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Those trying to get their lives back on track from addictions and crime have run up against limitations created by the Covid-19 pandemic.

Coronavirus precautions such as social distancing have affected community supports and counselling that are key to the success of wellness court, an alternative to the traditional court system.

“It has affected their ability to work on their plan with wellness court, but more so for them to be working on their recovery and their growth,” said Melissa Chung, manager of the specialized courts program.

Amid many services shutting down to adhere to public health orders, Tree of Peace, along with the Salvation Army, continues to offer outreach support to wellness court participants. Natalie Pressman/NNSL photo

Wellness court provides opportunities for an accused person to make positive changes in their life prior to sentencing, according to the court’s web page.

It uses counselling and support systems to help the offender work towards rehabilitating drug and alcohol addiction and manage potential mental health issues or cognitive challenges.

Some of the community supports available for program participants counselling services, community corrections activities and community meetings like Alcoholics Anonymous, for example have been suspended or altered due to Covid. Participants are having to adjust to phone counselling and rely on fewer support services to comply with the conditions of their wellness plans. The Tree of Peace and Salvation Army are among the organizations continuing to support wellness court participants.

“People are in wellness court in order to address criminal charges through positive participation in wellness activities, so it’s been tough,” said Chung, who works with clients to develop and carry out their wellness plans while under court supervision and attends hearings to report on progress to the court.

In spite of the obstacles, participants are trudging through. 

Territorial wellness court saw three participants on Thursday morning report their recent progress with their health plans. The trio of men appeared before the court as part of a regular check-in through the specialized wellness court program.

One of the clients, who has “fallen off the wagon,” as Chief Judge Robert Gorin put it, said, “It has been a struggle since I returned from treatment but I know what I have to do.”

If offenders do not comply with wellness court requirements, they could be removed from the program. Gorin said, while he is confident the client can concentrate on his sobriety and meet his goals, he now has “two strikes.”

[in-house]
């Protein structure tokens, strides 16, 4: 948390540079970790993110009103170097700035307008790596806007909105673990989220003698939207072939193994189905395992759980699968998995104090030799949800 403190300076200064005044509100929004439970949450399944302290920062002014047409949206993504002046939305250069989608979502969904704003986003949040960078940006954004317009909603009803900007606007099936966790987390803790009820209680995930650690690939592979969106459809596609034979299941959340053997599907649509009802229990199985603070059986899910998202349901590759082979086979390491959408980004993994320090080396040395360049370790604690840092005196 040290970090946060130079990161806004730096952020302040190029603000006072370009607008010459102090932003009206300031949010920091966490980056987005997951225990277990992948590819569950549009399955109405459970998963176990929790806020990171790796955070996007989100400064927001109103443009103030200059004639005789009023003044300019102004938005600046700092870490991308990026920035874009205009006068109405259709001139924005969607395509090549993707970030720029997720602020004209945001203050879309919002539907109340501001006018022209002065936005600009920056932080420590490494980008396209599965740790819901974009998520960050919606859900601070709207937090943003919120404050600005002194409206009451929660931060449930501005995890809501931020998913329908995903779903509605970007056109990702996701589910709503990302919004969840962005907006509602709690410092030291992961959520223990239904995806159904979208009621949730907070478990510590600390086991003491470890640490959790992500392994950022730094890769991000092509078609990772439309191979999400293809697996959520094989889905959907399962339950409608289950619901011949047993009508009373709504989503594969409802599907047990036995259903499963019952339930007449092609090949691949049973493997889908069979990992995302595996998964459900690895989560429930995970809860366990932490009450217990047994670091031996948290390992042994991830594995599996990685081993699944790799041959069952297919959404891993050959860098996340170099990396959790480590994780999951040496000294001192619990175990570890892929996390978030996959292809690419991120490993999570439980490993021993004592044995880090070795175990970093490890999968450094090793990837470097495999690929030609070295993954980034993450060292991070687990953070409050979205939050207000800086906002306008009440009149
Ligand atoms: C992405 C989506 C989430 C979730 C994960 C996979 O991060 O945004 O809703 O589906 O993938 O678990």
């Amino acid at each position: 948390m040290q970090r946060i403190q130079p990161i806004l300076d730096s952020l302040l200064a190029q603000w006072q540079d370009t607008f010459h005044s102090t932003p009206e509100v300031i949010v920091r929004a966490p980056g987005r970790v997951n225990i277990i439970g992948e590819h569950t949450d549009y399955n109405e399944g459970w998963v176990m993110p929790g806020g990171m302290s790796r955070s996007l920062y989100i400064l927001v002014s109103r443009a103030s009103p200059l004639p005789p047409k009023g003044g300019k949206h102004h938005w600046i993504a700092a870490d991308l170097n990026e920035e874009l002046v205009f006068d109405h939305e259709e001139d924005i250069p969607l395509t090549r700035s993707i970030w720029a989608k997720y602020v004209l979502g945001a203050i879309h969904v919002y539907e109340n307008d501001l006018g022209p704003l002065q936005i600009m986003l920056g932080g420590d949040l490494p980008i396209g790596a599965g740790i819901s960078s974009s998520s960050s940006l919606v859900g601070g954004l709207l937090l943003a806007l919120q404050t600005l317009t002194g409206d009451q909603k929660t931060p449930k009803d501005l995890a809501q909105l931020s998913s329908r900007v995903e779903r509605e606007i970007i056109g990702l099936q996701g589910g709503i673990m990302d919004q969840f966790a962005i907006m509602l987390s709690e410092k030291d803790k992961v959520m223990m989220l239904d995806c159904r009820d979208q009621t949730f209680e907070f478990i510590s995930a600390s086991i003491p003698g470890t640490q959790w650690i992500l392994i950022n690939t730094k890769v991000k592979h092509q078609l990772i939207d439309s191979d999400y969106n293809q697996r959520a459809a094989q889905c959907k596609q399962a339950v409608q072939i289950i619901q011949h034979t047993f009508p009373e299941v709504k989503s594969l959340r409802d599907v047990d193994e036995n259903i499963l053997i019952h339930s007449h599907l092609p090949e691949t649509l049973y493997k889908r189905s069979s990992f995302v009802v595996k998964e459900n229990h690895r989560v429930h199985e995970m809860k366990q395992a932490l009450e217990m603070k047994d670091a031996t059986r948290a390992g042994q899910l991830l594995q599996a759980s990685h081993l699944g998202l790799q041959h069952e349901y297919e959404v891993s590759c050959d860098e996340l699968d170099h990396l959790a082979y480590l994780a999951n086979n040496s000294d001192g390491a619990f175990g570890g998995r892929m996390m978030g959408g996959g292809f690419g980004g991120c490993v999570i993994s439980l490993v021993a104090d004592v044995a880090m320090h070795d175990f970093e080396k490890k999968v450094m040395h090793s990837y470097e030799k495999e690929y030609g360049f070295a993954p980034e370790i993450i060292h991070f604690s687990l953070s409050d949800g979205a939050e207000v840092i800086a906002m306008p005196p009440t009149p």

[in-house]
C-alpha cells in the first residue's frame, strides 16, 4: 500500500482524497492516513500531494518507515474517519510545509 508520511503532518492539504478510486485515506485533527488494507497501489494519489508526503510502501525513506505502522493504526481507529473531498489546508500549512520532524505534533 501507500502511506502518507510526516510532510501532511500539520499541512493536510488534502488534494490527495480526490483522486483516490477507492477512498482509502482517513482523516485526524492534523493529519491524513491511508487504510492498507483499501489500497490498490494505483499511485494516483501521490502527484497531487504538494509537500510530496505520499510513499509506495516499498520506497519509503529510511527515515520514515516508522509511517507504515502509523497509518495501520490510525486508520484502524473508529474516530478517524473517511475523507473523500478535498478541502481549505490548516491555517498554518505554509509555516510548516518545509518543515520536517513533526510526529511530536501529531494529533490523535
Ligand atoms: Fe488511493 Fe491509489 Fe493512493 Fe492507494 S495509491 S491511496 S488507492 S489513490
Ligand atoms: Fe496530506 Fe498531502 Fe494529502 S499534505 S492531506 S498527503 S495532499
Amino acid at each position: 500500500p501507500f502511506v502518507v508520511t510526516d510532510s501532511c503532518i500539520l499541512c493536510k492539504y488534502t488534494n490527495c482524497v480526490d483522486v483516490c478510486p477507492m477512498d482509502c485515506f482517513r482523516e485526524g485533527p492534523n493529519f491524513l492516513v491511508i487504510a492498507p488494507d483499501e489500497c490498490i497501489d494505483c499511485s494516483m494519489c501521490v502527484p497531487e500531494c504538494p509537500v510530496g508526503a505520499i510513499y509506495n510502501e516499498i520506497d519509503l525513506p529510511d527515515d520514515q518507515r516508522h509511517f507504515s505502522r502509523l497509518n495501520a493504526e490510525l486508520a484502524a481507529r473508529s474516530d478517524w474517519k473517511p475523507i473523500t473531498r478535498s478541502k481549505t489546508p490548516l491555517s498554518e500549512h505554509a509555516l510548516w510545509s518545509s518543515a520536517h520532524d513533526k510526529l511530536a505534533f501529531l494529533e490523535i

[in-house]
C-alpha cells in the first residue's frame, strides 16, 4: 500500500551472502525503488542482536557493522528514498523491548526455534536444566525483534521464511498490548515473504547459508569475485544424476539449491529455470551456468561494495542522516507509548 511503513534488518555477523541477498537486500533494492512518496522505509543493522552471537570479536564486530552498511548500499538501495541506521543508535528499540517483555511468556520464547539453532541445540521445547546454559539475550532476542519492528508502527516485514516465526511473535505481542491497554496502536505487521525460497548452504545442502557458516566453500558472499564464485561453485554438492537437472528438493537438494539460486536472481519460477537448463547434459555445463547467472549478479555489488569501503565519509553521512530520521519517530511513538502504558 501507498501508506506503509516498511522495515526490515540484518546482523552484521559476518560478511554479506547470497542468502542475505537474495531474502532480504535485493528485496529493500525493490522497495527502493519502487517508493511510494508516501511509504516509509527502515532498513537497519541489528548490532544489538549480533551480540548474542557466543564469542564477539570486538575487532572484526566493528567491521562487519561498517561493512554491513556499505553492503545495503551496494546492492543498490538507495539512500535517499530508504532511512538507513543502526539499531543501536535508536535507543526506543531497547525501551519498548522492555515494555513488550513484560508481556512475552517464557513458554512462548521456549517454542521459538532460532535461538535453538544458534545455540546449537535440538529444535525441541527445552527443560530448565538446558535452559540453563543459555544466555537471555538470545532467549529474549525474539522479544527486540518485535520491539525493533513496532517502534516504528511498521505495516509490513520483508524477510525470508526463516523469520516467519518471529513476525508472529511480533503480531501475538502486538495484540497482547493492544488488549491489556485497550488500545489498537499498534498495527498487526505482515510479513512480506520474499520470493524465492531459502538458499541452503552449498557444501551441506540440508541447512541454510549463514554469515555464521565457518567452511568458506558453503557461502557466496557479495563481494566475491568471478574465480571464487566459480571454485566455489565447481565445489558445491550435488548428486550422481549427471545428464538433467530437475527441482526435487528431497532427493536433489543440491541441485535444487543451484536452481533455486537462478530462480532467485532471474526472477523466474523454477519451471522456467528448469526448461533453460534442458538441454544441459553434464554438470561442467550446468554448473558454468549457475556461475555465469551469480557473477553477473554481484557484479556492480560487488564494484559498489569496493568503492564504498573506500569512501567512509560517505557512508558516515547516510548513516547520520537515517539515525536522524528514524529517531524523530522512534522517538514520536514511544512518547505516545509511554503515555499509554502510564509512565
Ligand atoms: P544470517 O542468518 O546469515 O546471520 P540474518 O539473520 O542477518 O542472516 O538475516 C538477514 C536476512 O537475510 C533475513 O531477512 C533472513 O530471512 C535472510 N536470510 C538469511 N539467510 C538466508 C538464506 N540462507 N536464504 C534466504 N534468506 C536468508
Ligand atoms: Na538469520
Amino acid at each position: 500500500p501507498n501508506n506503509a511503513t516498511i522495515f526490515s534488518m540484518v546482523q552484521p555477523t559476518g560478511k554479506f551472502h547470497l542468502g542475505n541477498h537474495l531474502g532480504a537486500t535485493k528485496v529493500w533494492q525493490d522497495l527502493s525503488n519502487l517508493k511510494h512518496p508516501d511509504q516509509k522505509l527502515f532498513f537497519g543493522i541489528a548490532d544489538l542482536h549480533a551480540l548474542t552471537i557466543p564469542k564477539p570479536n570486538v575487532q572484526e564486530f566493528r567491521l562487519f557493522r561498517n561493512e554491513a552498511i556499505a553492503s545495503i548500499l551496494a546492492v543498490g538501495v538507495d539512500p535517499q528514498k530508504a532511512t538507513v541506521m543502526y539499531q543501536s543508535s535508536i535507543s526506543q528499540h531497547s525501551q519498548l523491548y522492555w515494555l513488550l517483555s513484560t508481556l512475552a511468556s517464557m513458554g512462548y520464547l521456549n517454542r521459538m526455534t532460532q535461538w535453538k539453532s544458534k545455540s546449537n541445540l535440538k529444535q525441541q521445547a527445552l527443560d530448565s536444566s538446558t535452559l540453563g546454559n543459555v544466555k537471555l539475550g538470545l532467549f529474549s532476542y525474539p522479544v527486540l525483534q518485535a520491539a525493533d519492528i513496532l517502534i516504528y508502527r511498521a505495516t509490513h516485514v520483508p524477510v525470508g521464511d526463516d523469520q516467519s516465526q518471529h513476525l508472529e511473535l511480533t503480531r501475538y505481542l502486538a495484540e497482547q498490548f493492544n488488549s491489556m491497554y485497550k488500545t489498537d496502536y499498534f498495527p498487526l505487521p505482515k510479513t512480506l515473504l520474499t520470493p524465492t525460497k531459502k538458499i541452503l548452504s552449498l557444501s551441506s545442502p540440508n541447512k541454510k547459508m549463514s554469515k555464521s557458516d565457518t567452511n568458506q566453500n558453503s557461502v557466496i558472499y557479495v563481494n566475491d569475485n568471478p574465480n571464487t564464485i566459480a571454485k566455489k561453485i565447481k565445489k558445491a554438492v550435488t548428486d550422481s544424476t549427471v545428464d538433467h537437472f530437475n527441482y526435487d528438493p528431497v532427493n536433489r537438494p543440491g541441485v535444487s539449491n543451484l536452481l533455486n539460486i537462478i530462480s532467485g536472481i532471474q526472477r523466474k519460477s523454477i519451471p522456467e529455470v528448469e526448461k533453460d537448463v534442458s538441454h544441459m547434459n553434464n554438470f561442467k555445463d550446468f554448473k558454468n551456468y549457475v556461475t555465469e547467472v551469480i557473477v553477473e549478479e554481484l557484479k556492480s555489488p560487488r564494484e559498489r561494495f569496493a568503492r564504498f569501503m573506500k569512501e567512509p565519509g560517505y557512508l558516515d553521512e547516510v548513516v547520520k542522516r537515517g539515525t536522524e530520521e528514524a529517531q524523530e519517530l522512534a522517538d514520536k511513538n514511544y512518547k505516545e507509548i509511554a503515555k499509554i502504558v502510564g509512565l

To be eligible for wellness court, “offenders have to want to make positive change in their lives,” according to the court’s website. “They have to accept responsibility for the crime they’ve been charged with, consent to participation and agree to the conditions of their release.”

Ngan Trin, a communications adviser for the Department of Justice, said although “program participants are working on changing often established negative patterns of behaviour and learning new coping and self-management skills,” removals from the wellness court program do take place “from time to time.” 

In spite of the extra challenges offenders face with the closure of several support services, the court commended two of Thursday’s clients for their progress and continued commitment to the program. 

“For participants who complete their wellness plans, sentencing takes into account their efforts towards changing patterns of behaviour and improved lifestyle routines,” Trin said. “They may receive a reduced sentence, which may include a period of community supervision from corrections.”

Participants appear in court every two weeks to update the judge, defense and Crown lawyers on activities and progress, though court appearances may become less frequent with positive progress over time. 

Wellness plans typically span 12 to 18 months, and participants are in contact with program case managers, Covid shutdowns or otherwise.

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Natalie Pressman

Natalie is a graduate of Carleton University’s journalism program. She has since held contracts working with an NGO in Vietnam and with Journalists for Human Rights in Iskatewizaagegan #39 Independent...

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